Who are these diverse target groups we talk about? What and who do we mean when we talk about diversity? First: there is no diversity in general. Let’s do an experiment. Imagine yourself standing in a circle. You are surrounded by elements which are Age, mental or physical Ability/ Disability, Race/ Ethnicity, Sexual Orientation, Beliefs/ Religion, Gender. Can you identify yourself with them? I guess that every element is part of you somehow. And even more. If you face diversity you need to face a broader context, e.g. Personal & Lifestyle, Organisation, Market & Consumption, Work & Employment. Remember that even your wishes, your workplace or technical skills are something very individual and probably something you have in common with other people. Diversity does not only consider differences but also similarities.
The Propelling Potential Principle consists of the inter-related elements of differences, open-mindedness and inclusion. Properly combined, these lead to the benefits and value-added base on differences, such as productivity, creativity, and synergies.
The uniqueness of D&I lies in its integral way of viewing things. It addresses every individual, not only a few that are considered as a minority group.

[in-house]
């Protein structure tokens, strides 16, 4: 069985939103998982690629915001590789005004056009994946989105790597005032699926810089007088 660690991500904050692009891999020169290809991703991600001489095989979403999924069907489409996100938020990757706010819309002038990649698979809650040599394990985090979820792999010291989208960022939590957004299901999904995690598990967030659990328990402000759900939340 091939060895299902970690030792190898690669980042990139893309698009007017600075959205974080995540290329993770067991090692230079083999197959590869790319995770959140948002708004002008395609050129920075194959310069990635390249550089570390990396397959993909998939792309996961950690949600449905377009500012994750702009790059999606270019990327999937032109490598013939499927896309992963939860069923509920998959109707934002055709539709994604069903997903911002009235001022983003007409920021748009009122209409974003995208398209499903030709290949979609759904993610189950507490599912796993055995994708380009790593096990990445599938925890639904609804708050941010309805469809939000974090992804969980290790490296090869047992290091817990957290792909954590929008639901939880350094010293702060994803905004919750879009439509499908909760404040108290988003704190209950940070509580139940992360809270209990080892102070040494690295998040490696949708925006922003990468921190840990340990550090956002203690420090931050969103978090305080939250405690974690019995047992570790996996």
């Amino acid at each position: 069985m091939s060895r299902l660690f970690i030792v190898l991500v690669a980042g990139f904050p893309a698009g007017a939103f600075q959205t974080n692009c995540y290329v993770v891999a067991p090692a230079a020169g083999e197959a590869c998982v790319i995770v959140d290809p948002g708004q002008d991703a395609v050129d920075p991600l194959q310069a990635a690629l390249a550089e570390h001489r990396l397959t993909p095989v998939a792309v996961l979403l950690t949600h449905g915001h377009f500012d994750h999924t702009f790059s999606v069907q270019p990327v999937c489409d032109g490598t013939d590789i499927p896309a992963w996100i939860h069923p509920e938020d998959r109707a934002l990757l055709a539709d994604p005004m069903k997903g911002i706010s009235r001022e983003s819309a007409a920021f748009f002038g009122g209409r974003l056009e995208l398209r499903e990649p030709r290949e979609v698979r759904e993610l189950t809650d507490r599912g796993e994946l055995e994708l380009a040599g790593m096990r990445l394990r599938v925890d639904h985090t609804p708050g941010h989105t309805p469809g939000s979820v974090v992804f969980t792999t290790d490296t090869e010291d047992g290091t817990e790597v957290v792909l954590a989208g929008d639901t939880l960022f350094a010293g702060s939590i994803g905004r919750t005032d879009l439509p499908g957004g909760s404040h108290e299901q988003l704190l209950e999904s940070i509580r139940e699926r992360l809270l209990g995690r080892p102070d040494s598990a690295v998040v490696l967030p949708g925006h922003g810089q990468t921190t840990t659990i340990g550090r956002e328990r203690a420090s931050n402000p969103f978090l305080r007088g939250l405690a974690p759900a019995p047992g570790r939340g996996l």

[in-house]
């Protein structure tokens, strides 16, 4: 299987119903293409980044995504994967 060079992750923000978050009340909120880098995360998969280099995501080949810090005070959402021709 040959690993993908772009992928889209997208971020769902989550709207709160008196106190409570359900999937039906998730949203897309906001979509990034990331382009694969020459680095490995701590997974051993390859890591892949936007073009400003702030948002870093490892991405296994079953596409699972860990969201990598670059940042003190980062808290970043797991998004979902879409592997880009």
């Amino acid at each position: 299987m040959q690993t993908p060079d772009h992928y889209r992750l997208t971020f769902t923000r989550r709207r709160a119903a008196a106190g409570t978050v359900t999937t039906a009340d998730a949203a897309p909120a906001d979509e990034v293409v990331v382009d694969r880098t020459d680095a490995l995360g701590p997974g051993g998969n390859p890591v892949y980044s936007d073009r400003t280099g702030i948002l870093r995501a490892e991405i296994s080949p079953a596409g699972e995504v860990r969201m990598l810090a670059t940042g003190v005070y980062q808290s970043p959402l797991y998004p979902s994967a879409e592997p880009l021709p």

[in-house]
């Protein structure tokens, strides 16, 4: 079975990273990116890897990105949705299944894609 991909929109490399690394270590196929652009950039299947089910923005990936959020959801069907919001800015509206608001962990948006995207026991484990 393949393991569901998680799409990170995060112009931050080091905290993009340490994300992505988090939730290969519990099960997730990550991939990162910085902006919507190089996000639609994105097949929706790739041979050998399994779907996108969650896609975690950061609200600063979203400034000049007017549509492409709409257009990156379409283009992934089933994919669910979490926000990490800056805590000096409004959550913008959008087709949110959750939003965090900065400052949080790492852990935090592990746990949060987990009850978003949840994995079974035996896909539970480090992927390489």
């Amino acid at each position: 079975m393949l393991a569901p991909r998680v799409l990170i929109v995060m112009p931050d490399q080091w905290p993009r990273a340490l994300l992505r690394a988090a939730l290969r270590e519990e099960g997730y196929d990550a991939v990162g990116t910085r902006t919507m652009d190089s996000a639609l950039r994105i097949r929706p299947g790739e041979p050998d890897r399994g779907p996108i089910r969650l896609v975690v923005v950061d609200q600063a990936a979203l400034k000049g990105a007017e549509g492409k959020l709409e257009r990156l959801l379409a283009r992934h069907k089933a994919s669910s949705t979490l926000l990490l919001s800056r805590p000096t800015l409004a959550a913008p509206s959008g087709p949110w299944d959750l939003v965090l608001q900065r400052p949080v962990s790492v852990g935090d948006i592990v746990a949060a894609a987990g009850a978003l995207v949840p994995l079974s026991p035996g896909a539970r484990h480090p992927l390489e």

Diversity is a reaction of a changing society. In the past, we find a linear and hierarchical system whose success factors had been production and materials. The culture in which the system had developed was national and rational. Based on temporary development, our future tends to be the contrary of the past. We will work in a distributed system where networks and project work will be dominant. Success factors will concentrate on knowledge and human resources. And we will live in a more emotional and international culture.
The world becomes more complex and virtual. The labour market needs to be innovative and should give workforce priority. Due to global markets, intercultural issues will be a future focus. Hence, there is urgency for change, and this urgency is easy to talk about but it is not that easy to deal with. There are a lot of challenges and barriers within the implementation.
Nearly everyone would describe himself as open-minded and tolerant. But researches have shown that the strongest feeling towards other people is scepticism and fear.